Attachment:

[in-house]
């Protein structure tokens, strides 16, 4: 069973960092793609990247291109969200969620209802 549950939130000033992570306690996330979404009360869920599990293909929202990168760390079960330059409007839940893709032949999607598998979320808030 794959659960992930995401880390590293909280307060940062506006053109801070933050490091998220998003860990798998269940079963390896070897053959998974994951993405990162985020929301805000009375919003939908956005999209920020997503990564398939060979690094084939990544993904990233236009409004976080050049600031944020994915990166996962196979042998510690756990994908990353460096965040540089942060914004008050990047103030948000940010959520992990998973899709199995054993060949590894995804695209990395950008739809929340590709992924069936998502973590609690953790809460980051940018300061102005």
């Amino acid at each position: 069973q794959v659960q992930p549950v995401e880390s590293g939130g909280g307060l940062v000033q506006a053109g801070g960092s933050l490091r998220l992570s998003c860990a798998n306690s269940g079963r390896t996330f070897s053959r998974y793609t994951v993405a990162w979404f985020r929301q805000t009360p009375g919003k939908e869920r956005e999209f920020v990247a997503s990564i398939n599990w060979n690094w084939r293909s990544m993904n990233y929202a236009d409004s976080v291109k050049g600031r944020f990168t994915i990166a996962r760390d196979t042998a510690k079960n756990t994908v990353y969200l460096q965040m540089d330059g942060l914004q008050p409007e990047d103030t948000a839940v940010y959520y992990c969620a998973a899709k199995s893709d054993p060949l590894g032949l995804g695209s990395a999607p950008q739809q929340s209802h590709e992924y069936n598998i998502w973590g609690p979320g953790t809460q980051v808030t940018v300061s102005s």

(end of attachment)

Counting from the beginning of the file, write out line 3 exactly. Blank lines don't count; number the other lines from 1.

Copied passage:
């Amino acid at each position: 069973q794959v659960q992930p549950v995401e880390s590293g939130g909280g307060l940062v000033q506006a053109g801070g960092s933050l490091r998220l992570s998003c860990a798998n306690s269940g079963r390896t996330f070897s053959r998974y793609t994951v993405a990162w979404f985020r929301q805000t009360p009375g919003k939908e869920r956005e999209f920020v990247a997503s990564i398939n599990w060979n690094w084939r293909s990544m993904n990233y929202a236009d409004s976080v291109k050049g600031r944020f990168t994915i990166a996962r760390d196979t042998a510690k079960n756990t994908v990353y969200l460096q965040m540089d330059g942060l914004q008050p409007e990047d103030t948000a839940v940010y959520y992990c969620a998973a899709k199995s893709d054993p060949l590894g032949l995804g695209s990395a999607p950008q739809q929340s209802h590709e992924y069936n598998i998502w973590g609690p979320g953790t809460q980051v808030t940018v300061s102005s």